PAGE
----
Monday, June 4, 2012

ICC Appeals Chamber Affirms Decision to Drop War Crimes Charges Against Rwandan Rebel Leader

Judges at the International Criminal Court (ICC) last week dismissed the Prosecution's appeal against the decision to drop war crimes charges against a Rwandan rebel leader for his alleged role in deadly fighting in eastern Democratic Republic of the Congo (DRC) in 2009.  The unanimous decision by the Appeals Chamber came more than five months after the Pre-Trial Chamber decided not to confirm the charges against Callixte Mbarushimana and ordered that he be released from custody.   

Mr. Mbarushimana, the head of the Democratic Forces for the Liberation of Rwanda (known by their French acronym FDLR), was accused of murder, torture, rape, attacks against civilians, the destruction of property, inhuman treatment and persecution.  FDLR forces fought against DRC Government forces, Rwandan Government forces and UN peacekeepers in North Kivu and South Kivu throughout 2009.

In the decision handed down last December, ICC judges said there were substantial grounds to believe FDLR soldiers had committed several war crimes in various villages during that period.  However, they added that, while acts amounting to war crimes were likely to have been committed on five of the 25 occasions outlined by prosecutors, there was not enough evidence to show that such acts were part of a course of conduct equalling “an attack directed against the civilian population,” as defined under the law for crimes against humanity.  The Appeals Chamber further found that Mr. Mbarushimana did not provide any contribution to the commission of the alleged crimes.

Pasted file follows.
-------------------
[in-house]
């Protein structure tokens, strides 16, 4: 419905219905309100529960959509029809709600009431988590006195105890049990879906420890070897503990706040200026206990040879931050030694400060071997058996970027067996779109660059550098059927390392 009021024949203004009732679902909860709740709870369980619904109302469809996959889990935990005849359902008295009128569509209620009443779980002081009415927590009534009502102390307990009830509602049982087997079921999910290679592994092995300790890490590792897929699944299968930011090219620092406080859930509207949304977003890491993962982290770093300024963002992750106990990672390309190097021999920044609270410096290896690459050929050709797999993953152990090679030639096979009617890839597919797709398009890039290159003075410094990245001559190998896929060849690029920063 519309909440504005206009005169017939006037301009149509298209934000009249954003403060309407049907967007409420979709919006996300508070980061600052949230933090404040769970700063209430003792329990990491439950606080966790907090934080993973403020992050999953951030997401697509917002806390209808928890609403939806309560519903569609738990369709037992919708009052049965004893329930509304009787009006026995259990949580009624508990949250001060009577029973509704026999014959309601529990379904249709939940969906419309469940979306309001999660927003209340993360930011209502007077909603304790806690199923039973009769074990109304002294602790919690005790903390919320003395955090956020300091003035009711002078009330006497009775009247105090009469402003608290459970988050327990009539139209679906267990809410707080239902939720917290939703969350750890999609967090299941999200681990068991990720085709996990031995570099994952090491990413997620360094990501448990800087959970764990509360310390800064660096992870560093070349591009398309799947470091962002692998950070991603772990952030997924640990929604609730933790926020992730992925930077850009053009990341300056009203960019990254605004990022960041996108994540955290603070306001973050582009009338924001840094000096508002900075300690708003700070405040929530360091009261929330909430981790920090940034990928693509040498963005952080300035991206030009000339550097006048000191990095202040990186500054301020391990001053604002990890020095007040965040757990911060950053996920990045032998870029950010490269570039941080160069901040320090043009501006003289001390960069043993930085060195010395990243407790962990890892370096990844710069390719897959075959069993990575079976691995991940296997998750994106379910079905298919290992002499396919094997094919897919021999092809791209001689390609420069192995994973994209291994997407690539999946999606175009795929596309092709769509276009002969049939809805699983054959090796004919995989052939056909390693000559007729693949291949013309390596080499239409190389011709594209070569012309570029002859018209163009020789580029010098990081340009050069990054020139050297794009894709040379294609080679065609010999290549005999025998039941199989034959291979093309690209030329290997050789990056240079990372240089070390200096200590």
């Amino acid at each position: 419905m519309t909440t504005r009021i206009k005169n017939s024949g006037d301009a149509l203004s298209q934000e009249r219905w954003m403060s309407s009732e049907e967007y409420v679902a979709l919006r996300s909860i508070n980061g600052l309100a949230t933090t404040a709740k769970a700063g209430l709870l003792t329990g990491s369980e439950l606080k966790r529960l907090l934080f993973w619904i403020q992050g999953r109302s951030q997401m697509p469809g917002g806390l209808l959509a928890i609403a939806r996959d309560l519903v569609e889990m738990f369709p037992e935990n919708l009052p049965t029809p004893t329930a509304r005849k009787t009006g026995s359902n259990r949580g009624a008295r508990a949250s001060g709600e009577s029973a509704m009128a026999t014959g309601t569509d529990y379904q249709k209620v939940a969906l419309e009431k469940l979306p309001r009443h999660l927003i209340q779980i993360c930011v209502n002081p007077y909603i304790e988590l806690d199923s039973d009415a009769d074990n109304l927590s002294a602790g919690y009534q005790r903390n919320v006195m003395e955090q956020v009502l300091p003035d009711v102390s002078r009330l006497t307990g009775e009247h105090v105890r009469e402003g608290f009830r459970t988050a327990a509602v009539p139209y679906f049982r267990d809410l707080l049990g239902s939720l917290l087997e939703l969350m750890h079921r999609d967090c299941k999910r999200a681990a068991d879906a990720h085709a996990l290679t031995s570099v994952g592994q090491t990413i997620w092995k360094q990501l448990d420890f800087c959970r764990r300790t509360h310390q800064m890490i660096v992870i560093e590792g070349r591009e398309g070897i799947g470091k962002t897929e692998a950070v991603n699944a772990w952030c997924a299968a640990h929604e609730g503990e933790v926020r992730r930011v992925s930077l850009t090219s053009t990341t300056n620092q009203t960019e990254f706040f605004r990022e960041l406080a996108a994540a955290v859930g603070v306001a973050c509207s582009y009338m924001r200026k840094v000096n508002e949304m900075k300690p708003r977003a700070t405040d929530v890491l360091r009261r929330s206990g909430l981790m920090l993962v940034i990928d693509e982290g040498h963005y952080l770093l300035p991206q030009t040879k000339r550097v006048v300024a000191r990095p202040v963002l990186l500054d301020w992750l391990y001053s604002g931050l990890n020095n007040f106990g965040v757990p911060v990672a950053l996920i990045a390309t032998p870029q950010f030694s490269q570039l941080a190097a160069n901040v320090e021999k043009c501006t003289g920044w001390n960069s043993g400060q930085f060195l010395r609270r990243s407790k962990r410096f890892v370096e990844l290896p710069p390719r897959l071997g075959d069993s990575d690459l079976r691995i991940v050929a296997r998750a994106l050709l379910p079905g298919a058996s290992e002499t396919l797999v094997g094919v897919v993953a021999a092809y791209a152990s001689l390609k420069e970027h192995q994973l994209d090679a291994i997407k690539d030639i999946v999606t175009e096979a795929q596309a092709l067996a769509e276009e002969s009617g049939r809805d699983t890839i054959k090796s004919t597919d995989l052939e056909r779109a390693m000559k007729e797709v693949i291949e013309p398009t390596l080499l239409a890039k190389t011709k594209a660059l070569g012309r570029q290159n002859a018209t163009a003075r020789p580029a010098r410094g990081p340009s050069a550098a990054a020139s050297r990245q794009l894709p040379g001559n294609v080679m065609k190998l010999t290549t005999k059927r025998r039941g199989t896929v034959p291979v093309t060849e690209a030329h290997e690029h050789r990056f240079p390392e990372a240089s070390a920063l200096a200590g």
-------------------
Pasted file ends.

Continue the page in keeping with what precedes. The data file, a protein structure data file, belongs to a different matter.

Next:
The ICC Prosecutor's Office said it was evaluating the Appeals Chamber's decision "to see whether it is possible to present a new case against Mr Mbarushimana presenting additional evidence, in accordance with the Judges' ruling.”

The ICC is an independent, permanent court that investigates and prosecutes persons accused of the most serious crimes of international concern, namely genocide, crimes against humanity and war crimes if national authorities with jurisdiction are unwilling or unable to do so genuinely.  In addition to DRC, the Office of the ICC Prosecutor is currently carrying out investigations in six other situations: northern Uganda, the Darfur region of Sudan, the Central African Republic, Kenya, Libya and Côte d'Ivoire.  

(mew) (adapted from a UN Press Release)

http://lawprofessors.typepad.com/international_law/2012/06/icc-appeal.html

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